Coventry University will host a dedicated sports therapy centre to support athletes competing in this year’s British Transplant Games as the long-awaited event returns to the city.
The countdown to the games, which take place between 27th and 30th July, officially began at a launch event at Coventry University in December. Organised by Transplant Sport, the Westfield Health British Transplant Games are designed to raise awareness of the need for organ donation, encourage transplant recipients to lead active lifestyles and to show appreciation for donors and their families. Coventry University plans to open the doors and host basketball and football events.
The university will also support the event through its sports therapy centre at the Alison Gingell building on its city centre campus, run by a 30-strong volunteer team of students, lecturers, alumni and other therapists from Coventry.
One of those set to compete is Coventry University first year sports and exercise science student Hollie Simpson, 20, who received a kidney transplant from her dad in 2008. As a Level 2 athletics coach, swimming instructor and UKA official in track, sport has always been hugely important to Hollie and she’s no stranger to the Transplant Games. Hollie said:
“I’ve been competing since I was six years old and I’m 20 now. My first Transplant Games were in Coventry in 2009 and I’ve been to every event since, as well as two World Transplant Games and two European Games. I’ve won more than 60 medals since then.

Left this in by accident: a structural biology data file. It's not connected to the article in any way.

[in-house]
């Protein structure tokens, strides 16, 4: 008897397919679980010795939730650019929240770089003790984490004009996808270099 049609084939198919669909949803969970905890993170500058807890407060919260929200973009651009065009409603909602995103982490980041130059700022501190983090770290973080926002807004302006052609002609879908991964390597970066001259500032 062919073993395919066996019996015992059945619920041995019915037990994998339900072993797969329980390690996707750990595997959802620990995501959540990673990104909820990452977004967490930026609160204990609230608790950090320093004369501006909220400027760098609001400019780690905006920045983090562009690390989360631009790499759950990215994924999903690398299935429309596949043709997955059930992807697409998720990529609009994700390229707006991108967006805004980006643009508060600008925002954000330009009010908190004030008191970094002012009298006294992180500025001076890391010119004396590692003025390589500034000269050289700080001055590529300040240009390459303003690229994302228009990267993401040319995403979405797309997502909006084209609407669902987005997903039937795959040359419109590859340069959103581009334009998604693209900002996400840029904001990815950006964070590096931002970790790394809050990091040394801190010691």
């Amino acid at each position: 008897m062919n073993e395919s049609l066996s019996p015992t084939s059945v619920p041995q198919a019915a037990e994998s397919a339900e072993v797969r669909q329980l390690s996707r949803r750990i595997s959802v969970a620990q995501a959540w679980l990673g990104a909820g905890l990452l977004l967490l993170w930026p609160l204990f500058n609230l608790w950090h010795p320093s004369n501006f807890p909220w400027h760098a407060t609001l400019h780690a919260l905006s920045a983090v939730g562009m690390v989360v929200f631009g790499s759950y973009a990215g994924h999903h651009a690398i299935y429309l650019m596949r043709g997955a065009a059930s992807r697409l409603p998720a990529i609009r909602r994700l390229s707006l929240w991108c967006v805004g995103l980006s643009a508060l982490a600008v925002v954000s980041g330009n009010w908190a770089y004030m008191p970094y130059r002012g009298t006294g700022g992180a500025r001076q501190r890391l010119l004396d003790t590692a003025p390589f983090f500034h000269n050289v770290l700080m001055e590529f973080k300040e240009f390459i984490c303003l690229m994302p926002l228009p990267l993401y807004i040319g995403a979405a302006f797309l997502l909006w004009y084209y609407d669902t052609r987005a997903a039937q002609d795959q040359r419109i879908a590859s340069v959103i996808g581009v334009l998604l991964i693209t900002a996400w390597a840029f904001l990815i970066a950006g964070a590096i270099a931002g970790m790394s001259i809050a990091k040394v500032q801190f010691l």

“They are fantastic events to go to, they’ve always got a great family atmosphere, the same faces are there each year and I’ve got friends I see every time I compete.
“Having the sports therapy team at the games is very important, I know that they really helped me in 2016 when I picked up a calf injury and gave me the reassurance that I needed, they were there to speak to you if you were worried about anything.
“I chose to do my course at Coventry University because I know that they offer you that bit of extra support that not all universities do. I’d encourage families to have the chat about organ donation, it has the power to change people’s lives.”
Thomas Hames, Course Director for Sports and Exercise Therapy at Coventry University who has been involved in the British Transplant Games since 2016, will be among those helping at the sports therapy centre. Thomas said:
“It’s a great event and athletes represent their hospital trusts or units. Donors and donor families also support the event and the Transplant Games are all about showing that huge level of respect the athletes have for them.
“Our team of sports therapists know what it means to athletes to compete at this event, so they’ll do everything possible to help. In addition to the benefits this has to athletes, for our students it’s a hands-on, practical, client-facing-experience, which gives them a great insight into what they can expect to come across during sporting competition.”
Around 2,500 participants are expected at this year’s Westfield Health British Transplant Games. To find out more about the event visit http://www.britishtransplantgames.co.uk